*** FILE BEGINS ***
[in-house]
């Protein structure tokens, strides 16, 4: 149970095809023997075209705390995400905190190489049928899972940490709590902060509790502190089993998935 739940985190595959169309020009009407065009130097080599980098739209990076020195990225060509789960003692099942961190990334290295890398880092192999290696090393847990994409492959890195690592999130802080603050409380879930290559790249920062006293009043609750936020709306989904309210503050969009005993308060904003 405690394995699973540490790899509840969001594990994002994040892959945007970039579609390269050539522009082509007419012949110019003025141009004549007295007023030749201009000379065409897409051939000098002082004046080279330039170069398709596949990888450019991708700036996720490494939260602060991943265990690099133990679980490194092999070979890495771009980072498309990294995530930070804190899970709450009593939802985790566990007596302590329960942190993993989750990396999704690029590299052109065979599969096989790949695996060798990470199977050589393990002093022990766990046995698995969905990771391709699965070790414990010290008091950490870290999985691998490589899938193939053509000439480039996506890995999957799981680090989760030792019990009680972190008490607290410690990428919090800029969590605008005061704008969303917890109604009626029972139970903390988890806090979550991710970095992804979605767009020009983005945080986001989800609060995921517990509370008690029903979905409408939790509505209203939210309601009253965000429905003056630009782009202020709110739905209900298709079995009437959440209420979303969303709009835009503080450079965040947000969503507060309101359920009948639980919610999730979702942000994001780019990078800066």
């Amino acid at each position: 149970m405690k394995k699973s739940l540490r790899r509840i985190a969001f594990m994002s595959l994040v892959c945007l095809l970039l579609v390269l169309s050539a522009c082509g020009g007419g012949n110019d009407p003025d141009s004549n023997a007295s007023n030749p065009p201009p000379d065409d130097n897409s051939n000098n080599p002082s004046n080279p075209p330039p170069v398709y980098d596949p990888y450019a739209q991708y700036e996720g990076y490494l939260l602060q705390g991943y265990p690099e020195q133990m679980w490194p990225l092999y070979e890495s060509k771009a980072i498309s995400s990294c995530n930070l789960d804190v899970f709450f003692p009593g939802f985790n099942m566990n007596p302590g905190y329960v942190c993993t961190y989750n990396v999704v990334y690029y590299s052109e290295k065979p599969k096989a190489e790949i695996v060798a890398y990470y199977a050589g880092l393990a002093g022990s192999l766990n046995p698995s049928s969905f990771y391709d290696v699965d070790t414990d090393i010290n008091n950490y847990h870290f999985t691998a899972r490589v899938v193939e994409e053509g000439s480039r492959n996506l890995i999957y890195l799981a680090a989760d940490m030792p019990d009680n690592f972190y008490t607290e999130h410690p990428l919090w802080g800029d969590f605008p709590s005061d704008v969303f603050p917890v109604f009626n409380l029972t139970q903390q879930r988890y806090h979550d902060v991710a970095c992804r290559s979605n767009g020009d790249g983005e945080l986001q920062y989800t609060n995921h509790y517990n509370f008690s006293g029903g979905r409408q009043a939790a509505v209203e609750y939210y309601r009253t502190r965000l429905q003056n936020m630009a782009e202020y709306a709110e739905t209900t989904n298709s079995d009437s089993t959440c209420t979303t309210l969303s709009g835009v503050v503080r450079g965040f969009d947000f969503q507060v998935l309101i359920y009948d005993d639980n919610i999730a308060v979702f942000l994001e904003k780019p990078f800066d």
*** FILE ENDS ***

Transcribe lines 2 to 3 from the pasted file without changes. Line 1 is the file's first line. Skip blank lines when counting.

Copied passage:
């Protein structure tokens, strides 16, 4: 149970095809023997075209705390995400905190190489049928899972940490709590902060509790502190089993998935 739940985190595959169309020009009407065009130097080599980098739209990076020195990225060509789960003692099942961190990334290295890398880092192999290696090393847990994409492959890195690592999130802080603050409380879930290559790249920062006293009043609750936020709306989904309210503050969009005993308060904003 405690394995699973540490790899509840969001594990994002994040892959945007970039579609390269050539522009082509007419012949110019003025141009004549007295007023030749201009000379065409897409051939000098002082004046080279330039170069398709596949990888450019991708700036996720490494939260602060991943265990690099133990679980490194092999070979890495771009980072498309990294995530930070804190899970709450009593939802985790566990007596302590329960942190993993989750990396999704690029590299052109065979599969096989790949695996060798990470199977050589393990002093022990766990046995698995969905990771391709699965070790414990010290008091950490870290999985691998490589899938193939053509000439480039996506890995999957799981680090989760030792019990009680972190008490607290410690990428919090800029969590605008005061704008969303917890109604009626029972139970903390988890806090979550991710970095992804979605767009020009983005945080986001989800609060995921517990509370008690029903979905409408939790509505209203939210309601009253965000429905003056630009782009202020709110739905209900298709079995009437959440209420979303969303709009835009503080450079965040947000969503507060309101359920009948639980919610999730979702942000994001780019990078800066």
């Amino acid at each position: 149970m405690k394995k699973s739940l540490r790899r509840i985190a969001f594990m994002s595959l994040v892959c945007l095809l970039l579609v390269l169309s050539a522009c082509g020009g007419g012949n110019d009407p003025d141009s004549n023997a007295s007023n030749p065009p201009p000379d065409d130097n897409s051939n000098n080599p002082s004046n080279p075209p330039p170069v398709y980098d596949p990888y450019a739209q991708y700036e996720g990076y490494l939260l602060q705390g991943y265990p690099e020195q133990m679980w490194p990225l092999y070979e890495s060509k771009a980072i498309s995400s990294c995530n930070l789960d804190v899970f709450f003692p009593g939802f985790n099942m566990n007596p302590g905190y329960v942190c993993t961190y989750n990396v999704v990334y690029y590299s052109e290295k065979p599969k096989a190489e790949i695996v060798a890398y990470y199977a050589g880092l393990a002093g022990s192999l766990n046995p698995s049928s969905f990771y391709d290696v699965d070790t414990d090393i010290n008091n950490y847990h870290f999985t691998a899972r490589v899938v193939e994409e053509g000439s480039r492959n996506l890995i999957y890195l799981a680090a989760d940490m030792p019990d009680n690592f972190y008490t607290e999130h410690p990428l919090w802080g800029d969590f605008p709590s005061d704008v969303f603050p917890v109604f009626n409380l029972t139970q903390q879930r988890y806090h979550d902060v991710a970095c992804r290559s979605n767009g020009d790249g983005e945080l986001q920062y989800t609060n995921h509790y517990n509370f008690s006293g029903g979905r409408q009043a939790a509505v209203e609750y939210y309601r009253t502190r965000l429905q003056n936020m630009a782009e202020y709306a709110e739905t209900t989904n298709s079995d009437s089993t959440c209420t979303t309210l969303s709009g835009v503050v503080r450079g965040f969009d947000f969503q507060v998935l309101i359920y009948d005993d639980n919610i999730a308060v979702f942000l994001e904003k780019p990078f800066d």